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Goal II: Living the Dream (2007)

PG-13 | | Drama, Sport | 29 August 2008 (USA)
When Newcastle United soccer star Santiago Munez is offered a spot with Real Madrid, he accepts, but the move - accompanied by big money and fame - tests his ties and loyalties to family, friends and business acquaintances.



(screenplay), (screenplay) | 3 more credits »

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When Newcastle United soccer star Santiago Munez is offered a spot with Real Madrid, he accepts, but the move - accompanied by big money and fame - tests his ties and loyalties to family, friends and business acquaintances.

Plot Summary | Add Synopsis


The Journey Continues...


Drama | Sport

Motion Picture Rating (MPAA)

Rated PG-13 for some sexual content | See all certifications »

Parents Guide:



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Release Date:

29 August 2008 (USA)  »

Also Known As:

Gol 2  »

Box Office


$10,000,000 (estimated)

Opening Weekend:

£326,807 (UK) (9 February 2007)

Company Credits

Show detailed on  »

Technical Specs


Sound Mix:

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Aspect Ratio:

2.35 : 1
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Did You Know?


The Champions League Final Game, played against Arsenal, is actually the first knockout round, when Arsenal won 0-1, Thierry Henry scores the goal we saw in the movie. See more »


When Santiago flies to Japan for the deal to join Real Madrid it is said that the deal needs to be done right away because the Transfer Window closes the next day. The Window closes on the last day of August about the same time The Spanish La Liga begin their season, so Real Madrid would not be in Japan on the day the Window closed. Historically, Real have played in Japan in July. See more »


[first lines]
Announcer: What a humiliation. A lot of unhappiness around the Bernabeu tonight, a lot of it directed at Gavin Harris. Came out as a hero, he's being called a donkey tonight.
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References The Great Escape (1963) See more »


Written by Dallas Austin, Mutya Buena, Keisha Buchanan and Heidi Range
Performed by The Sugababes
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User Reviews

One big, product placing, non-speaking-cameo-filled film. Great Football Action, Poor Screenplay, Rubbish Movie.
25 July 2007 | by (Thailand) – See all my reviews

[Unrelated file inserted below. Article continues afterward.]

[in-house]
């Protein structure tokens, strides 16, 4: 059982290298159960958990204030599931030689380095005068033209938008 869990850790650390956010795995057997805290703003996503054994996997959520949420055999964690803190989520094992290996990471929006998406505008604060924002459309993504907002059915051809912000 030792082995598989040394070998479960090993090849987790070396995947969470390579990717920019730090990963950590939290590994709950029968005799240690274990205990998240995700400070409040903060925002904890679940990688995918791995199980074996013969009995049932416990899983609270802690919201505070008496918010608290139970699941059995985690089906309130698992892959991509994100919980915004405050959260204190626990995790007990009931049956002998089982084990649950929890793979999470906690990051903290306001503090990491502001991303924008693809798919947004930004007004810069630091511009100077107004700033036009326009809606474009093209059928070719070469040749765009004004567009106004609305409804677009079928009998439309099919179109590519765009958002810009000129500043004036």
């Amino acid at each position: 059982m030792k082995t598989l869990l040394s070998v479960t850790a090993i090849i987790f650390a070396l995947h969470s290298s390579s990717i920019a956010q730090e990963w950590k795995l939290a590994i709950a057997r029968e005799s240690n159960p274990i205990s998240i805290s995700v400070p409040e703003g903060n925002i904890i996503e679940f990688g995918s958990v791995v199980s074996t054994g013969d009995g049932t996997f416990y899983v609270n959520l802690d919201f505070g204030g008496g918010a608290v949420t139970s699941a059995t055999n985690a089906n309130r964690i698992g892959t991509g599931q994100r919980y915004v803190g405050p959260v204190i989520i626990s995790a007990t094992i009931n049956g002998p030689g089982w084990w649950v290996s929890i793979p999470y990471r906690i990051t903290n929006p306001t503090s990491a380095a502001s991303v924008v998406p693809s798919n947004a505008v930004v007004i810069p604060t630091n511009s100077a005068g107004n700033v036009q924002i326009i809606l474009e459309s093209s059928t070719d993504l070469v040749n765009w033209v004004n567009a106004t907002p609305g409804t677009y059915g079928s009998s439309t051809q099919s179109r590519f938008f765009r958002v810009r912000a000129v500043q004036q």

First of all, I have to say I quite enjoyed the first Goal! movie. However, while Goal! II improves upon the great football action portrayed in the movie, all elements of storytelling are lost.

In this installation, Santiago Munez gets his big break when Real Madrid are interested in signing him from Newcastle. His imminent decision to move to Spain causes problems which reflects the real life of a professional footballer, for example; Santiago plays in the same position as his friend, Gavin Harris, who has already settled in Real Madrid,and therefore his competitor is his own best buddy; the allures of coming with living in a posh celebrity lifestyle (there's probably about a hundred chicks included in the film, 90% of them quite hot); plus a few other points the movie brings out such as his family ties. In fact, the movie tries to focus more on the emotional and personal impacts so much they never really give any importance to winning football matches at all.

Moreover, despite the attempts at focusing on the changes to his personal life and the emotional impact he must endure, the movie never follows throughly with these subplots and we're left out in the cold. You never get to see the tension build between Gavin and Santiago and even feels like a non-issue sometimes, yet it's conveniently resolved at the end. In fact, everything gets so conveniently solved or left to forget it's often irritating. The only real issue the movie tries to explore is between Santi and his fiancée, and that is left to be resolved in Goal 3 when he goes to the World Cup with Mexico.

But despite these minuses, Goal II can probably be ranked amongst the best football films, not just because of a dire lack of them, but also because of its great football action and intelligent improvisation of real life situations. The swap-transfer of Santi is humorous, and the on-field action sequences are great. Yet the movie's strength can also lead to its downfall. While it contains a vast number of football stars, it gets irritating how none of them ever really talk, and how Beckham is somehow suddenly forced into the film as a major character without him ever needing to act or open his mouth. In fact, I got irritated at being forced to look at Beckham doing nothing so much I grew to dislike him more from this film alone than from anything else (personally, I admire his footballing skills and especially his professionalism).

Overall, it's one big high-end product-placing film with sub-par acting, bad character development, horrible screenplay, but great football action and beautiful camera work at times.

It could be a pretty good watch during the off-season, but if you're not a football fan, I highly recommend you to avoid it.

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